Yves: For sure, we have a whole release schedule planned out, on May 5th you can expect a special first release with Mari Kattman where we'll explore "Can We Make It Rhyme" in various aspects with trance remixes by Omniks and Karl Roque, a synthpop take by Assemblage 23 - and we have a b-side as well on there. All of that with a new music video featuring Mari in a special way...! Later in June we'll have a single/ep for "The Wildness In Me" that explores the topic of that song in more depth, along with remixes as well as ambient poetry voiced by Jen Draven  of 13th Angel. And after the summer we'll be sharing more. Touring in these areas is still problematic, a show here and there is possible, but COVID messed up a lot of schedules and killed of a lot of shows or contracts that now first have to go through - but we find our ways.

Lastly, I wish you the best of luck. I leave the space below for any final words and for you to mention anything I may have missed. Cheers! 

Yves: Thanks for having me, Steven. I would say that I want to thank fans that were there from the very beginning, fans that are new to us and ones that enjoyed certains tracks and albums in between - it is always a joy to connect with people in that way, and enjoyable to see their reactions come in via DM, mails or comments. Lastly, I want to end with a special note though going out to violinist Irina Markevich and cellist Polina Faustova - they have lost so much but are incredibly talented in what they do and have so much more to give. I think we should value the peace we lived in, look back and learn more from our lessons of the past - a topic I hold dear to my heart. We have been spoiled by peace and have forgotten how brutal war can be when it comes close to our home, sadly. As professor Brian Cox said in his latest iteration of "Universe" we should perhaps reflect on how the planet we live on is the only one we've discovered so far that's habitable, that has had the unique elements in place and the stability in the universe to breed life: from bacteria, plants, animals and me, you, all of us. We owe to respect that deeply, as NASA's Hubble telescope and ESA's GAIA told us one thing is that there are a lot of planets, yet GAIA also told us that a planet can have all the ingredients for life, but just not close enough, or its neighbouring star or planetary systems are to unstable to make life possible. Earth is unique, and with the current events, and with the song "The Book Of Life" on our new album, we must maybe more often take a broader perspective on the human responsibility we have in science and reason to not make mistakes we have made in the past.
Psy'Aviah interview
April 2, 2022
Brutal Resonance

Psy'Aviah

Apr 2022
Hello Yves and welcome to Brutal Resonance! I couldn’t believe it myself, but this is the first time we’ve interviewed you on the site. So, let’s start off with a fun question I love asking everyone before we dive into your new album. What are three of your favorite albums of all time and why?

Yves: Well, this is the moment I can share that I am eclectic and that the PSY’AVIAH tagline open-minded electronic music with heart & soul doesn’t come out of nowhere. I’m drawn to jazz, classical music, ambient, experimental electronica, ebm, 90s Eurodance & EDM Trance scene as well as just popular music. So it varies a lot, nowadays, what touches me all is from Selah Sue and Moby, to Madil Hardis, Wim Mertens and Four Aces Guitar Quartet, to Emma Blackery, Emma Bale and Florrie, to ENTRZELLE, JUNKSISTA, IC 434, Angelspit, Praga Khan and Ah Cama-Sotz…

But to come back on the albums, let me say that "Mutant Funk" by PRAGA KHAN is one of them. This album showed me at age 15 how coherent you can be in your sound, and still be varied in the genres you deliver on it. It was also the first time I heard and saw a band performing with mystery, and storytelling, but all very electronic, the band and their approach had a profound impact on me when growing up. A favourite is “Dreamcatcher” on that album.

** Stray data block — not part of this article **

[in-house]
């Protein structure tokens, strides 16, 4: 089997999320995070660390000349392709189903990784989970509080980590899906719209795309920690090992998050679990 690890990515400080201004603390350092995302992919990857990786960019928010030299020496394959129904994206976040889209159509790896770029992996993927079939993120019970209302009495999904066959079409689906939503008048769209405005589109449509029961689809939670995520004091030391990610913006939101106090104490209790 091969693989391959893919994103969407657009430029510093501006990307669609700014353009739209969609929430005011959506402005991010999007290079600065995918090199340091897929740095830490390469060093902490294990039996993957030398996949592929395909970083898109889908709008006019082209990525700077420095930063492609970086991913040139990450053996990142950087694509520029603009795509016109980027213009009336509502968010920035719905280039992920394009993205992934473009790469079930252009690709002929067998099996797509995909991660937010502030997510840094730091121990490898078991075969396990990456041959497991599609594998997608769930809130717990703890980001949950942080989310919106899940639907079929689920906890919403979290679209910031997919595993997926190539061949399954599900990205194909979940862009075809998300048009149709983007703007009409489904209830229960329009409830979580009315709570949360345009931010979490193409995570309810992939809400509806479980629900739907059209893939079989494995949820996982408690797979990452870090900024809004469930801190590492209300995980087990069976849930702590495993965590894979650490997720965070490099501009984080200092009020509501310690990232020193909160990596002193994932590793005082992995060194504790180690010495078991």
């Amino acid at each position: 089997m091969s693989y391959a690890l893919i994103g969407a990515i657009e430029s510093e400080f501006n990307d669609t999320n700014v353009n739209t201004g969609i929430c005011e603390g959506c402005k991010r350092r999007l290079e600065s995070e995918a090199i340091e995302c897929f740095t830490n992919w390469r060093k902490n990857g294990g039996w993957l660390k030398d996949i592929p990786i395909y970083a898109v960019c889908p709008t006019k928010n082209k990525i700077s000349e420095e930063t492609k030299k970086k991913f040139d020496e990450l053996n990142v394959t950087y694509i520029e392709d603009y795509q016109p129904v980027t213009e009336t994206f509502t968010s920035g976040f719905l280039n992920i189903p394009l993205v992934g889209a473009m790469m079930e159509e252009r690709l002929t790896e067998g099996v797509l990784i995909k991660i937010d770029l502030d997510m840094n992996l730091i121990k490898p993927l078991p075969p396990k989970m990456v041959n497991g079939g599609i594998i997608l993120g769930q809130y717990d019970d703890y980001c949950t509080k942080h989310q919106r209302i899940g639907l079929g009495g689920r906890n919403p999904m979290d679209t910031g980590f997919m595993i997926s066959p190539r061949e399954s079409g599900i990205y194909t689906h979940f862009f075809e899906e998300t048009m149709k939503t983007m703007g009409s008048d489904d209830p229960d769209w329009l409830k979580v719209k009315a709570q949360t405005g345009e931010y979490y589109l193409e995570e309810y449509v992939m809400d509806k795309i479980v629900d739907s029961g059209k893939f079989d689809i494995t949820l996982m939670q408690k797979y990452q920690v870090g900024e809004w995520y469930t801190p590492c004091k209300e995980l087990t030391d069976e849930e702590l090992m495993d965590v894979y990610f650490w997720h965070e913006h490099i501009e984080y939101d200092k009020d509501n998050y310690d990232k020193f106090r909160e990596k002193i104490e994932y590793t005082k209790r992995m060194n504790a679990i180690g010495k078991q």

Next on the list is "Animal Rights" by MOBY - because of the electro-rock-punk experience and again the variety in there, but all with such passion and emotion, be it aggression or pure love in the songs.

And, last, I would certainly go for "Inescapable" by WIM MERTENS as this album encapsulates his career and the best songs from minimalistic classical piano music enhanced with other instruments. I'm sure this would also please certain ambient or ethereal music lovers, just listen to "European Grasses" and you dream away.

 “Bittersweet” is but the end of a trilogy of album that began with “Lightflare” and “Soul Searching”. Before we dive into “Bittersweet”, what were the previous albums about? And how did they lead to this moment?

Yves: I will try to keep this short, but after "Seven Sorrows, Seven Stars" in 2016 I had a miserable period, being a bit lost in this world in my job and career as well as life. It happens to a lot of people - I am no exception of course. On top of that I suffered from a burnout, and so 2018 saw "Lightflare" which encapsulates that cry for help which is so apparent on the opening track "Lost at Sea". The album "Soul Searching" was an immediate response, I knew I had to do something about this all, and through a lot of inspiration in reading philosophy and psychology this album deals with the journey and exploration of oneself and the world around you - the theme maybe best comes out in the song "Searching" which can be applied on oneself, or us as a society. I used a lot of eastern influences on that album as I wanted to let it feel like a journey... "Bittersweet" then, closes off this arc with what I have learned on that journey and applying it. The lyrical themes are still sharp at times, but the overall melodies are sometimes less dark. It is more up-tempo and effort went in to make them very catchy and refined tunes. The theme is all about the balance in life, about acceptance you don't have control over everything, and if you do want that, it will consume you - so don't. Focus on the important things, and shine lights of hope, yet be critical of the past as well... For me this is closure and how I want to look at life, with all my bad habits, but also good sides, like any human being has. And if you accept that - I guess it is easier to live and get to know someone else across borders of language and culture.